I’ve spent more time than I should admit in the past week dreading the early mornings and PB&Js every day. Then I saw this little Winnie the Pooh snippet.  This day is good. This day means I have a job. This day means I have the chance to make a difference in many lives—not just a few. Those are opportunities that most people just don’t get. I’m lucky.

You’ll hear me grumble through this year. I will vent to other teachers. I will likely say a choice word or two on the way home from school. I’ll fall asleep grading papers and wake up far too early in the morning, and at the end of the year I’ll be able to look back and see that the year was not spent in vain. That the time was spent doing the best I could to contribute in the way I can. That’s okay with me, so today will be my favorite day all year.

Tuesday, August 7, 2012

Summer Recap

People—I start back to school on Monday. That’s in 6 days. What did I do this summer? Where did the time go? Every summer I feel the same way—like I didn’t do enough. I wasted too much time, watched too much trash TV, didn’t complete enough projects. Basically the end of summer makes me feel like a complete failure. I know that’s ridiculous, but that feeling creeps in every year. What do I do when I feel this way? I make a list and eat chocolate, obviously.

Those two are the best.

Bryant and I went to Kansas to celebrate the wedding of friends.
Kansas Bear
We celebrated our 6th year of marriage.

I hung out with the fam.
Dad takes s’mores very seriously.

We celebrated Bryant’s 30th birthday.

I painted our bedroom.
It’s so much better, right. Maybe I’ll take some non-iphone pics to share one day.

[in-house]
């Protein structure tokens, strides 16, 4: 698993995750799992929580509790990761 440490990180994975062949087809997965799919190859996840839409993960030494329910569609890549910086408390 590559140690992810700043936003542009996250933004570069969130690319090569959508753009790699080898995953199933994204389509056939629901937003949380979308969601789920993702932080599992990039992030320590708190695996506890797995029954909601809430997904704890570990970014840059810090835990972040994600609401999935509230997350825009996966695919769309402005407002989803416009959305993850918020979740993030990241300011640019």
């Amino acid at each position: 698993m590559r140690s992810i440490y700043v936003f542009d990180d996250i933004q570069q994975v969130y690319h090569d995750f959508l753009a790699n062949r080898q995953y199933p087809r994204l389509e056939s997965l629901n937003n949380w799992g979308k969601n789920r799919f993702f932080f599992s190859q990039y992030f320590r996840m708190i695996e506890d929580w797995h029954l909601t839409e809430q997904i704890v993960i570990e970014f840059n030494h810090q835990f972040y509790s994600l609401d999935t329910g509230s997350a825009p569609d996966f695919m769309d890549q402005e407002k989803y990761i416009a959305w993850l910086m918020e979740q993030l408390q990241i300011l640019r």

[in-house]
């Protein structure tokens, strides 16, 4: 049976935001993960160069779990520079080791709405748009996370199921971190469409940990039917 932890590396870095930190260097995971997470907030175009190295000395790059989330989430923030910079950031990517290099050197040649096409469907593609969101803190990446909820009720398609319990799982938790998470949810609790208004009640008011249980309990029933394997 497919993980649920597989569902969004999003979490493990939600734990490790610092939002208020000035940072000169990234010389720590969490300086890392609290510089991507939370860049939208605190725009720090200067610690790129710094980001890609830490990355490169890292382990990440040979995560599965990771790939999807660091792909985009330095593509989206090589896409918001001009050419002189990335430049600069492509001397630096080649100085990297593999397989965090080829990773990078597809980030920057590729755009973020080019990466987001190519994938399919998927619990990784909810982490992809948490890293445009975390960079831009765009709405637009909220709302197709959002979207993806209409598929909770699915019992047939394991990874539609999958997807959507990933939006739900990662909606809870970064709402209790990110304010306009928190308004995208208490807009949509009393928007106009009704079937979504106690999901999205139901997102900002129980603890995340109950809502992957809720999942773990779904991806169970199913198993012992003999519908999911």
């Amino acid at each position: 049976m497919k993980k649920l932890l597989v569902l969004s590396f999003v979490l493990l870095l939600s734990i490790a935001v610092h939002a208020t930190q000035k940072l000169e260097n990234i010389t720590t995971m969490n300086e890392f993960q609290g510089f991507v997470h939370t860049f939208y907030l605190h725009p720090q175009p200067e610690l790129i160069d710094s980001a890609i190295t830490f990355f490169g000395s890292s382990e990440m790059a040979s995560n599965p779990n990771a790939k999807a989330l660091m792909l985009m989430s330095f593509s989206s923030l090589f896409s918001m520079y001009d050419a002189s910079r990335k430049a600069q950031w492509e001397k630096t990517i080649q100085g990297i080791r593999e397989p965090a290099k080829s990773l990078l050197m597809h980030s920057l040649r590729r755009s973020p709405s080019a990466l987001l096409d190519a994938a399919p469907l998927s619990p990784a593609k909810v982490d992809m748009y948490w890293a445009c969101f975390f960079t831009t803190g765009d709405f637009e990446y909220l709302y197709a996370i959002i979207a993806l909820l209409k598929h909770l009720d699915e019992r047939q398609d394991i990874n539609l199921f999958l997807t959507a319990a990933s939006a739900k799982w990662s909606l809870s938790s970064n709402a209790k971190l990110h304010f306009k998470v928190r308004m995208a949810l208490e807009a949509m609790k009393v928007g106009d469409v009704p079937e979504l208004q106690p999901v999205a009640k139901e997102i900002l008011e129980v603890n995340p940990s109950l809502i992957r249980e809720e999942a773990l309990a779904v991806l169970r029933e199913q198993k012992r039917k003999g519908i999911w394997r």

I spent a week in Tuscaloosa training for teaching AP classes.

I went to Hilton Head and Savannah with my mom and sisters.
HIlton head marsh

My mom and sisters came up for a quick end of summer visit.
We did what we do best: shop for books and hide in the brush while waiting for a table at dinner.

I know the month just started, but I wanted to list what I’ve done so far.
Thanks to E posting this tutorial I achieved my goal of making a quilt this summer!

I started a book club in my community.

I suppose I didn’t squander away the free time too much. It was a really great summer. I just want to do it all over again.

Thursday, August 2, 2012


There is a little known fact about me: I love ballet. I’m a sucker for it. The slippers, tights, and tutus just make me happy.

There is also a well know fact about me: I don’t dance. You won’t catch me doing the Cha Cha Slide at your wedding. I feel ridiculously silly. I envy all of you who bust a move on the dance floor, but I just can’t work up the nerve to do it.

Even though you won’t catch me under the disco ball, ballet has always held a warm fuzzy spot in my heart. I, like most young girls, enrolled in ballet class. I kept up with it on and off through junior high. I even spent a year or so en pointe. Then I became the most sarcastic cheerleader known to man—that’s a story for a different day. I loved the Angelina Ballerina books. Loved. Those. Books.